Google said Tuesday it’s sorted out an issue that arose after it rolled out a change last week which enabled Gmail to recognize email addresses that contain accented or non-Latin characters.
Soon after the feature was introduced, it became apparent that nefarious types had cottoned on to the fact that it was possible to dupe users into thinking they were receiving mail from a genuine company or user when actually it was coming from a scammer or spammer.
How did it work? Mark Risher of Google’s spam and abuse team explained in a post on the Web firm’s security blog:
“Scammers can exploit the fact that ဝ, ૦, and ο look nearly identical to the letter o, and by mixing and matching them, they can hoodwink unsuspecting victims. Can you imagine the risk of clicking ‘ShဝppingSite’ vs. ‘ShoppingSite’ or ‘MyBank’ vs. ‘MyBɑnk’?”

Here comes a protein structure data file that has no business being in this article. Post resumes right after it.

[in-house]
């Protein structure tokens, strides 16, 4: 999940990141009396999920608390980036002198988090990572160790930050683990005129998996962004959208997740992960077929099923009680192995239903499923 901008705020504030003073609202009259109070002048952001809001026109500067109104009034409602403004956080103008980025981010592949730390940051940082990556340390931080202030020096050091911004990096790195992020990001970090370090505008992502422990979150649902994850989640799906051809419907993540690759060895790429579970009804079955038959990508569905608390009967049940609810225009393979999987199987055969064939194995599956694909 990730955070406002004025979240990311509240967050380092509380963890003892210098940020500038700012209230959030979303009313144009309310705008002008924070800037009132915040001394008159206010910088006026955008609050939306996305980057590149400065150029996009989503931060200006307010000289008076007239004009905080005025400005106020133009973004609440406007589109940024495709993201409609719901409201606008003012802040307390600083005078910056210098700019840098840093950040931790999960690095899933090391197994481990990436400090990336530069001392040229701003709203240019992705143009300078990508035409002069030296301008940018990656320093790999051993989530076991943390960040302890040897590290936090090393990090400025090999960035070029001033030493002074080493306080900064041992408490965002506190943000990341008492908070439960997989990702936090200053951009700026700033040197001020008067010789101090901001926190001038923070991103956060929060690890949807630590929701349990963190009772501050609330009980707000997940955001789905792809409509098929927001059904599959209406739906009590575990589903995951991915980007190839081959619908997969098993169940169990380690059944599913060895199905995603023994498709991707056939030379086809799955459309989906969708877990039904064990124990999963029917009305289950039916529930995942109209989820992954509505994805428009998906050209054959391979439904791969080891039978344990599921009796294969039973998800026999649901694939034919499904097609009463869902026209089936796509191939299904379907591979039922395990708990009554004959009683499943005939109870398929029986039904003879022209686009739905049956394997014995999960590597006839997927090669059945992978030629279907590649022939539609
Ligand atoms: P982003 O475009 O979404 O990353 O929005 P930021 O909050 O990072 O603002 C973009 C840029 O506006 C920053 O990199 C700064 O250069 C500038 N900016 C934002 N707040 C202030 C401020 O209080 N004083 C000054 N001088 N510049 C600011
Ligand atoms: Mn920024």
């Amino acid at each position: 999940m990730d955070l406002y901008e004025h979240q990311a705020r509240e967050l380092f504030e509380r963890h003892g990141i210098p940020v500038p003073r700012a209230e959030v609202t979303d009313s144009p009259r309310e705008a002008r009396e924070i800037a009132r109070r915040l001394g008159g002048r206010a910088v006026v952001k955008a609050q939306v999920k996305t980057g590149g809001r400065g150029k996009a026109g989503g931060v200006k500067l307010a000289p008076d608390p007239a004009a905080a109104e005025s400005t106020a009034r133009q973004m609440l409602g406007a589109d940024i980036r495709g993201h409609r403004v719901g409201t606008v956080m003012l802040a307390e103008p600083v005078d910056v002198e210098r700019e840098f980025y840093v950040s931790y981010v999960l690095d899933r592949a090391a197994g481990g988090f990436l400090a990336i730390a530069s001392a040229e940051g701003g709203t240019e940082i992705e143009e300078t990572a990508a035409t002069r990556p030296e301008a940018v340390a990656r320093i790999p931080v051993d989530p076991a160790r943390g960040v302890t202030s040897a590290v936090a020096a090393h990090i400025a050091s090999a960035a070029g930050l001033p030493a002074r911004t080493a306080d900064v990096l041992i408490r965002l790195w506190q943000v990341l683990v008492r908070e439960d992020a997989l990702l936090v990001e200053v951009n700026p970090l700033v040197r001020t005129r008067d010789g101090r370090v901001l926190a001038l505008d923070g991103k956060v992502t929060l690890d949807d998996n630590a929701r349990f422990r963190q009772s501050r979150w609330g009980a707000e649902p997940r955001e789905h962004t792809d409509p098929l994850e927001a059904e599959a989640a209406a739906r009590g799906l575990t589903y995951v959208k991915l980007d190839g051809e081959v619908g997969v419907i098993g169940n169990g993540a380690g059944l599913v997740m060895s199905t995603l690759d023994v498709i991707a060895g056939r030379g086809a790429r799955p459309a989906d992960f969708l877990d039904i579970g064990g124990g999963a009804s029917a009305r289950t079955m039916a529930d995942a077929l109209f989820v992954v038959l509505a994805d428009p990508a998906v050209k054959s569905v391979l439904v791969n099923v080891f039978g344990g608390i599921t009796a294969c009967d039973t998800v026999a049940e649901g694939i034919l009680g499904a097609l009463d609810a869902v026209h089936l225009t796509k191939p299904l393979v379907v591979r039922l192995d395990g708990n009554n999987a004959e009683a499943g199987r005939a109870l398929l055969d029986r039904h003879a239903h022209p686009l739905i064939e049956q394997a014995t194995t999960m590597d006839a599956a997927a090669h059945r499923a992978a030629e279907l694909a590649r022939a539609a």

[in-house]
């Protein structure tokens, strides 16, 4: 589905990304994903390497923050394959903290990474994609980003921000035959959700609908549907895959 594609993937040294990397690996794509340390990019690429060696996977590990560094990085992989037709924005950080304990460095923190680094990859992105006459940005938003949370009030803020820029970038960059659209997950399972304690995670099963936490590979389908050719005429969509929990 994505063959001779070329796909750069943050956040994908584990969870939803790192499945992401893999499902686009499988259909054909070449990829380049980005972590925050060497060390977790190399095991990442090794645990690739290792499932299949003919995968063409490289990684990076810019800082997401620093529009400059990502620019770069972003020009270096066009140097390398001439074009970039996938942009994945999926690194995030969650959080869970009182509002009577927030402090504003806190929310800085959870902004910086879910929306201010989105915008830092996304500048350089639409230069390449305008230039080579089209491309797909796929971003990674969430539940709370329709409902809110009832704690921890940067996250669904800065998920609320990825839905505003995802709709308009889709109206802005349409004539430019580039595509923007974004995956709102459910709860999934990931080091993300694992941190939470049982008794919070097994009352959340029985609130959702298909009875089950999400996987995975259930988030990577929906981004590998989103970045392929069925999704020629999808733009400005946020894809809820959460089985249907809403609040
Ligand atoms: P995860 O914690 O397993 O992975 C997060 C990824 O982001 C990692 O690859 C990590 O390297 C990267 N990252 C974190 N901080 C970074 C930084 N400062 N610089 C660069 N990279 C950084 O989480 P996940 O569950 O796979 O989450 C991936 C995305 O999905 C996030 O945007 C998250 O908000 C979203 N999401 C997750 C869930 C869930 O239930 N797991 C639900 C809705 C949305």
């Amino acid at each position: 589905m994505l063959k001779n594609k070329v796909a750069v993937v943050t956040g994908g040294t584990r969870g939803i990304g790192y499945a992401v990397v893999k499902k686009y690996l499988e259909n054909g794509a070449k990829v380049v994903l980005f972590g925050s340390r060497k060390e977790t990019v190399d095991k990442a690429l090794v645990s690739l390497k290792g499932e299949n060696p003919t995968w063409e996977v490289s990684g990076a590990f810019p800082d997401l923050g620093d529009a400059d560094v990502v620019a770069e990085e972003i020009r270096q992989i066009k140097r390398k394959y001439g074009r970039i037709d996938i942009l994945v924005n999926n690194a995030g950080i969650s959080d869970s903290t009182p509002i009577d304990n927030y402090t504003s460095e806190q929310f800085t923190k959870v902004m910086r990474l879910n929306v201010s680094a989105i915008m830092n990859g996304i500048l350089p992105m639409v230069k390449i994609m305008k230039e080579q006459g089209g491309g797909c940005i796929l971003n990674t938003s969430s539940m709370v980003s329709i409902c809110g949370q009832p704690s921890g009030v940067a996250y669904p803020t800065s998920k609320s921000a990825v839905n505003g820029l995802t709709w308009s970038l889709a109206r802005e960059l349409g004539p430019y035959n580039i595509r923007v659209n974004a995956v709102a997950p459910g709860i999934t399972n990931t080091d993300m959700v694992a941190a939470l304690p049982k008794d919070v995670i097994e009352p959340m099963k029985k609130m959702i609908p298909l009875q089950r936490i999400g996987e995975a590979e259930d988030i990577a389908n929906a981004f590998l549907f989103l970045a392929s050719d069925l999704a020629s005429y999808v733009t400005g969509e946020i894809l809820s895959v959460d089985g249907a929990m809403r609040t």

Risher said the Unicode community has worked to identify dodgy-looking combinations of letters that could be misleading, enabling Gmail to now reject email deemed suspicious via its spam filters.
“We’re rolling out the changes today, and hope that others across the industry will follow suit,” Risher wrote in the post. “Together, we can help ensure that international domains continue to flourish, allowing both users and businesses to have a tête-à-tête in the language of their choosing.”
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